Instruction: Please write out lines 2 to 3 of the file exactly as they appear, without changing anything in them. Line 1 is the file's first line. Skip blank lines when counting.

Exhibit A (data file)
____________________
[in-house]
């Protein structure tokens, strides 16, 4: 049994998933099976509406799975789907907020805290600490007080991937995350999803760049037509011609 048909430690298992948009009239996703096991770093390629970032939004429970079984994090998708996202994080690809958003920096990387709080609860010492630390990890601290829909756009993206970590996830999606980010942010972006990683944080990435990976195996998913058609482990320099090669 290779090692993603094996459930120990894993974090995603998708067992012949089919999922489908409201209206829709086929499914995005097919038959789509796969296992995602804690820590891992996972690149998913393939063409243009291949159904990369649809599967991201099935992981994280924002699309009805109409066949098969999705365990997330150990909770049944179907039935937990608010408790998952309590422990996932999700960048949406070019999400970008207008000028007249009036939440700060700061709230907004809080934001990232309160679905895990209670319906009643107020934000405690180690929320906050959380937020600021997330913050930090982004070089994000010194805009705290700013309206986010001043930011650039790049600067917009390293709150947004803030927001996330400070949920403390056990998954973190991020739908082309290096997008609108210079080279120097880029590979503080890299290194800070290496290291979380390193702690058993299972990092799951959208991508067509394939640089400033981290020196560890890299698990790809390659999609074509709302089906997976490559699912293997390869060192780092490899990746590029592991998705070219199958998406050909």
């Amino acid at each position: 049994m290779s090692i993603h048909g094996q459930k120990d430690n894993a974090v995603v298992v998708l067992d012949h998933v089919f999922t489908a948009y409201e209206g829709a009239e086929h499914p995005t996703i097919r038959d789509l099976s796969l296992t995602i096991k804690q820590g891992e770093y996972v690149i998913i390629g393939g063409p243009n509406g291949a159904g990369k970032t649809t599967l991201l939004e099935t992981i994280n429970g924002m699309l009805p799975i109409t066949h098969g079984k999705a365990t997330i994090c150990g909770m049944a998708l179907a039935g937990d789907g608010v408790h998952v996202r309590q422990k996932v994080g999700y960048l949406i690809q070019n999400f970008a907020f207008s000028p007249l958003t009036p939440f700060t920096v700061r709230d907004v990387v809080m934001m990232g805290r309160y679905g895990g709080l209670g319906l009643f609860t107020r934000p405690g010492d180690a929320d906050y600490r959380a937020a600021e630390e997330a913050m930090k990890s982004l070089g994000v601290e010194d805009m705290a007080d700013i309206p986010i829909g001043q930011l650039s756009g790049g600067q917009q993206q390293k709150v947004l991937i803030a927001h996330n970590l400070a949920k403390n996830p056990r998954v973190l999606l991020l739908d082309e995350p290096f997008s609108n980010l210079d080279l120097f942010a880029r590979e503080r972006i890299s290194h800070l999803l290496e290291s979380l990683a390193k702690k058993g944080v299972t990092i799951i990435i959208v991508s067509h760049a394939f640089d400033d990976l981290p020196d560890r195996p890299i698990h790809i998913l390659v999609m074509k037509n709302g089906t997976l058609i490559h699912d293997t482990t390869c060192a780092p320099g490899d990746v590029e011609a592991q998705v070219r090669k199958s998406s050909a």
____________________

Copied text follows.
């Protein structure tokens, strides 16, 4: 049994998933099976509406799975789907907020805290600490007080991937995350999803760049037509011609 048909430690298992948009009239996703096991770093390629970032939004429970079984994090998708996202994080690809958003920096990387709080609860010492630390990890601290829909756009993206970590996830999606980010942010972006990683944080990435990976195996998913058609482990320099090669 290779090692993603094996459930120990894993974090995603998708067992012949089919999922489908409201209206829709086929499914995005097919038959789509796969296992995602804690820590891992996972690149998913393939063409243009291949159904990369649809599967991201099935992981994280924002699309009805109409066949098969999705365990997330150990909770049944179907039935937990608010408790998952309590422990996932999700960048949406070019999400970008207008000028007249009036939440700060700061709230907004809080934001990232309160679905895990209670319906009643107020934000405690180690929320906050959380937020600021997330913050930090982004070089994000010194805009705290700013309206986010001043930011650039790049600067917009390293709150947004803030927001996330400070949920403390056990998954973190991020739908082309290096997008609108210079080279120097880029590979503080890299290194800070290496290291979380390193702690058993299972990092799951959208991508067509394939640089400033981290020196560890890299698990790809390659999609074509709302089906997976490559699912293997390869060192780092490899990746590029592991998705070219199958998406050909």
């Amino acid at each position: 049994m290779s090692i993603h048909g094996q459930k120990d430690n894993a974090v995603v298992v998708l067992d012949h998933v089919f999922t489908a948009y409201e209206g829709a009239e086929h499914p995005t996703i097919r038959d789509l099976s796969l296992t995602i096991k804690q820590g891992e770093y996972v690149i998913i390629g393939g063409p243009n509406g291949a159904g990369k970032t649809t599967l991201l939004e099935t992981i994280n429970g924002m699309l009805p799975i109409t066949h098969g079984k999705a365990t997330i994090c150990g909770m049944a998708l179907a039935g937990d789907g608010v408790h998952v996202r309590q422990k996932v994080g999700y960048l949406i690809q070019n999400f970008a907020f207008s000028p007249l958003t009036p939440f700060t920096v700061r709230d907004v990387v809080m934001m990232g805290r309160y679905g895990g709080l209670g319906l009643f609860t107020r934000p405690g010492d180690a929320d906050y600490r959380a937020a600021e630390e997330a913050m930090k990890s982004l070089g994000v601290e010194d805009m705290a007080d700013i309206p986010i829909g001043q930011l650039s756009g790049g600067q917009q993206q390293k709150v947004l991937i803030a927001h996330n970590l400070a949920k403390n996830p056990r998954v973190l999606l991020l739908d082309e995350p290096f997008s609108n980010l210079d080279l120097f942010a880029r590979e503080r972006i890299s290194h800070l999803l290496e290291s979380l990683a390193k702690k058993g944080v299972t990092i799951i990435i959208v991508s067509h760049a394939f640089d400033d990976l981290p020196d560890r195996p890299i698990h790809i998913l390659v999609m074509k037509n709302g089906t997976l058609i490559h699912d293997t482990t390869c060192a780092p320099g490899d990746v590029e011609a592991q998705v070219r090669k199958s998406s050909a």